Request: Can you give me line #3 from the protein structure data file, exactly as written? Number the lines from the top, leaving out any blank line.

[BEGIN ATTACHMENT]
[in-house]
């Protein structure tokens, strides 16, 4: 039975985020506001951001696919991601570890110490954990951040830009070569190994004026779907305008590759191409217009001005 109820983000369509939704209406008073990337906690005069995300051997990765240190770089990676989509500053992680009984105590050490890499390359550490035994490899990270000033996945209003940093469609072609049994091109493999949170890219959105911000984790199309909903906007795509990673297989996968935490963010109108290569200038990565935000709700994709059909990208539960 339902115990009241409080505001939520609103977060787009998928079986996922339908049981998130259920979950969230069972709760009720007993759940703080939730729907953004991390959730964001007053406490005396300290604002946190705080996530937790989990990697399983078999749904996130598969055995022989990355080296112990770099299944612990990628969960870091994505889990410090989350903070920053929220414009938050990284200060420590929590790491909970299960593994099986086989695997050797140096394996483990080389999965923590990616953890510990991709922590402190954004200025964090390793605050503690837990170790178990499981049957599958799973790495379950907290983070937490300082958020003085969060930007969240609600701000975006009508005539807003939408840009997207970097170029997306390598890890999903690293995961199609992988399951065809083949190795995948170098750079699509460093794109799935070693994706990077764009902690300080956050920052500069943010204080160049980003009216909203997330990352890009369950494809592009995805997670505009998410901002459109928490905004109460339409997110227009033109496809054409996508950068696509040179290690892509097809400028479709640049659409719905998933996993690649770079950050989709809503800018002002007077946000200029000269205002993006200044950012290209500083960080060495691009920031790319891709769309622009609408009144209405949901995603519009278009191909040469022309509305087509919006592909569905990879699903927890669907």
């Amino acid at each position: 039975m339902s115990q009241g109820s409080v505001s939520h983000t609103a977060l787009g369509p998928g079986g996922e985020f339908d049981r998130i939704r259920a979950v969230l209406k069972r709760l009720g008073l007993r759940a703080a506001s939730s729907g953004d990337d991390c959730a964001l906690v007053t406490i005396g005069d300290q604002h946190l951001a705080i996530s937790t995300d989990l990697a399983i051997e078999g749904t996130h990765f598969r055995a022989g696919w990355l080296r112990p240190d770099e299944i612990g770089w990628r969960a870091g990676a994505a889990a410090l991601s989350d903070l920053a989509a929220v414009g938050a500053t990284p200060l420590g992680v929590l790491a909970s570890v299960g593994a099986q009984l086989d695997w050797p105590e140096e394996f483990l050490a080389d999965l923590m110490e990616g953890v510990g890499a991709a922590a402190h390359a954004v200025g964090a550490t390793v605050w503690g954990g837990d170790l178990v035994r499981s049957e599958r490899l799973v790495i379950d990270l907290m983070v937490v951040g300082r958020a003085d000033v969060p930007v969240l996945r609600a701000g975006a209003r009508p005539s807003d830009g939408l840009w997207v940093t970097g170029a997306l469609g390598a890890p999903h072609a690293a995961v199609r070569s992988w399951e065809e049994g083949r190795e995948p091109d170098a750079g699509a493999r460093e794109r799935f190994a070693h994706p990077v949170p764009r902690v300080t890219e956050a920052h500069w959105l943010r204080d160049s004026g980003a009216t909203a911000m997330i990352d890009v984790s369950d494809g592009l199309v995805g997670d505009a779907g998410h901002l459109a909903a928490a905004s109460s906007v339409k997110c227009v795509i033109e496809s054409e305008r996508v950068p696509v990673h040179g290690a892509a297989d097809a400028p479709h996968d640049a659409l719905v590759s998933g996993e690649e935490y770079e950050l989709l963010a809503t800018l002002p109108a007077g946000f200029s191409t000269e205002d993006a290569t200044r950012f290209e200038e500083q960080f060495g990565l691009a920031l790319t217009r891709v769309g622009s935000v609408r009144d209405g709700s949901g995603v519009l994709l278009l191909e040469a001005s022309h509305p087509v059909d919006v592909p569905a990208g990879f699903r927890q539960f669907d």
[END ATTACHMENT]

């Amino acid at each position: 039975m339902s115990q009241g109820s409080v505001s939520h983000t609103a977060l787009g369509p998928g079986g996922e985020f339908d049981r998130i939704r259920a979950v969230l209406k069972r709760l009720g008073l007993r759940a703080a506001s939730s729907g953004d990337d991390c959730a964001l906690v007053t406490i005396g005069d300290q604002h946190l951001a705080i996530s937790t995300d989990l990697a399983i051997e078999g749904t996130h990765f598969r055995a022989g696919w990355l080296r112990p240190d770099e299944i612990g770089w990628r969960a870091g990676a994505a889990a410090l991601s989350d903070l920053a989509a929220v414009g938050a500053t990284p200060l420590g992680v929590l790491a909970s570890v299960g593994a099986q009984l086989d695997w050797p105590e140096e394996f483990l050490a080389d999965l923590m110490e990616g953890v510990g890499a991709a922590a402190h390359a954004v200025g964090a550490t390793v605050w503690g954990g837990d170790l178990v035994r499981s049957e599958r490899l799973v790495i379950d990270l907290m983070v937490v951040g300082r958020a003085d000033v969060p930007v969240l996945r609600a701000g975006a209003r009508p005539s807003d830009g939408l840009w997207v940093t970097g170029a997306l469609g390598a890890p999903h072609a690293a995961v199609r070569s992988w399951e065809e049994g083949r190795e995948p091109d170098a750079g699509a493999r460093e794109r799935f190994a070693h994706p990077v949170p764009r902690v300080t890219e956050a920052h500069w959105l943010r204080d160049s004026g980003a009216t909203a911000m997330i990352d890009v984790s369950d494809g592009l199309v995805g997670d505009a779907g998410h901002l459109a909903a928490a905004s109460s906007v339409k997110c227009v795509i033109e496809s054409e305008r996508v950068p696509v990673h040179g290690a892509a297989d097809a400028p479709h996968d640049a659409l719905v590759s998933g996993e690649e935490y770079e950050l989709l963010a809503t800018l002002p109108a007077g946000f200029s191409t000269e205002d993006a290569t200044r950012f290209e200038e500083q960080f060495g990565l691009a920031l790319t217009r891709v769309g622009s935000v609408r009144d209405g709700s949901g995603v519009l994709l278009l191909e040469a001005s022309h509305p087509v059909d919006v592909p569905a990208g990879f699903r927890q539960f669907d």